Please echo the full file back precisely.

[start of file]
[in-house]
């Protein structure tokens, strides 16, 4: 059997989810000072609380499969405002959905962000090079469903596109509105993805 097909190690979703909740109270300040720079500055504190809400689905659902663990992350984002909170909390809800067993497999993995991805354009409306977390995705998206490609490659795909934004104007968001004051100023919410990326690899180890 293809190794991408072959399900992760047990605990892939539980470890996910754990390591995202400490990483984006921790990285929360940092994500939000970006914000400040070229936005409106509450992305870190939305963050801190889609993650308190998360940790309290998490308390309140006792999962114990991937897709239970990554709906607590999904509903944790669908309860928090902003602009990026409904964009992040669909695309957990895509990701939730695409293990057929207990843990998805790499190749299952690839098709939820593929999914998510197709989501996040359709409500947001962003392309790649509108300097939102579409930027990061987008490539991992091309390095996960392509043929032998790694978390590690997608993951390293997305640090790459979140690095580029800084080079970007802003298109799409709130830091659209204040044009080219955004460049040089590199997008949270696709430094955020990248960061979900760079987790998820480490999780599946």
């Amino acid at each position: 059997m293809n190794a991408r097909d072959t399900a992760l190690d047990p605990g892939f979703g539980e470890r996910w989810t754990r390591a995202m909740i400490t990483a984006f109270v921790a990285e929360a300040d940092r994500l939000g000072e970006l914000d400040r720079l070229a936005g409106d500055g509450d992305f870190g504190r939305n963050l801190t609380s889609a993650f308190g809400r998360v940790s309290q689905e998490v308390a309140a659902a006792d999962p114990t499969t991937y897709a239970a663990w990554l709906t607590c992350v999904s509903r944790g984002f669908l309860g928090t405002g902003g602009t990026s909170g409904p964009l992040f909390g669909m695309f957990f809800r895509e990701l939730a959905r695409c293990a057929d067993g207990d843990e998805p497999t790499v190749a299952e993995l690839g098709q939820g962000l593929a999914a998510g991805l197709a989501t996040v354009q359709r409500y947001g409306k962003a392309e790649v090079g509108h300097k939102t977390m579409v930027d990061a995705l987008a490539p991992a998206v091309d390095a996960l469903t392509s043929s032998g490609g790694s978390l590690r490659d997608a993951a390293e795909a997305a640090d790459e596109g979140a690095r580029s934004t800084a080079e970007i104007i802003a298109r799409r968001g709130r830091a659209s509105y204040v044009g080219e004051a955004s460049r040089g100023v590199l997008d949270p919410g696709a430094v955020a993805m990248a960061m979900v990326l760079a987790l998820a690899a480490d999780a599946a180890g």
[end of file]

[in-house]
């Protein structure tokens, strides 16, 4: 059997989810000072609380499969405002959905962000090079469903596109509105993805 097909190690979703909740109270300040720079500055504190809400689905659902663990992350984002909170909390809800067993497999993995991805354009409306977390995705998206490609490659795909934004104007968001004051100023919410990326690899180890 293809190794991408072959399900992760047990605990892939539980470890996910754990390591995202400490990483984006921790990285929360940092994500939000970006914000400040070229936005409106509450992305870190939305963050801190889609993650308190998360940790309290998490308390309140006792999962114990991937897709239970990554709906607590999904509903944790669908309860928090902003602009990026409904964009992040669909695309957990895509990701939730695409293990057929207990843990998805790499190749299952690839098709939820593929999914998510197709989501996040359709409500947001962003392309790649509108300097939102579409930027990061987008490539991992091309390095996960392509043929032998790694978390590690997608993951390293997305640090790459979140690095580029800084080079970007802003298109799409709130830091659209204040044009080219955004460049040089590199997008949270696709430094955020990248960061979900760079987790998820480490999780599946």
């Amino acid at each position: 059997m293809n190794a991408r097909d072959t399900a992760l190690d047990p605990g892939f979703g539980e470890r996910w989810t754990r390591a995202m909740i400490t990483a984006f109270v921790a990285e929360a300040d940092r994500l939000g000072e970006l914000d400040r720079l070229a936005g409106d500055g509450d992305f870190g504190r939305n963050l801190t609380s889609a993650f308190g809400r998360v940790s309290q689905e998490v308390a309140a659902a006792d999962p114990t499969t991937y897709a239970a663990w990554l709906t607590c992350v999904s509903r944790g984002f669908l309860g928090t405002g902003g602009t990026s909170g409904p964009l992040f909390g669909m695309f957990f809800r895509e990701l939730a959905r695409c293990a057929d067993g207990d843990e998805p497999t790499v190749a299952e993995l690839g098709q939820g962000l593929a999914a998510g991805l197709a989501t996040v354009q359709r409500y947001g409306k962003a392309e790649v090079g509108h300097k939102t977390m579409v930027d990061a995705l987008a490539p991992a998206v091309d390095a996960l469903t392509s043929s032998g490609g790694s978390l590690r490659d997608a993951a390293e795909a997305a640090d790459e596109g979140a690095r580029s934004t800084a080079e970007i104007i802003a298109r799409r968001g709130r830091a659209s509105y204040v044009g080219e004051a955004s460049r040089g100023v590199l997008d949270p919410g696709a430094v955020a993805m990248a960061m979900v990326l760079a987790l998820a690899a480490d999780a599946a180890g």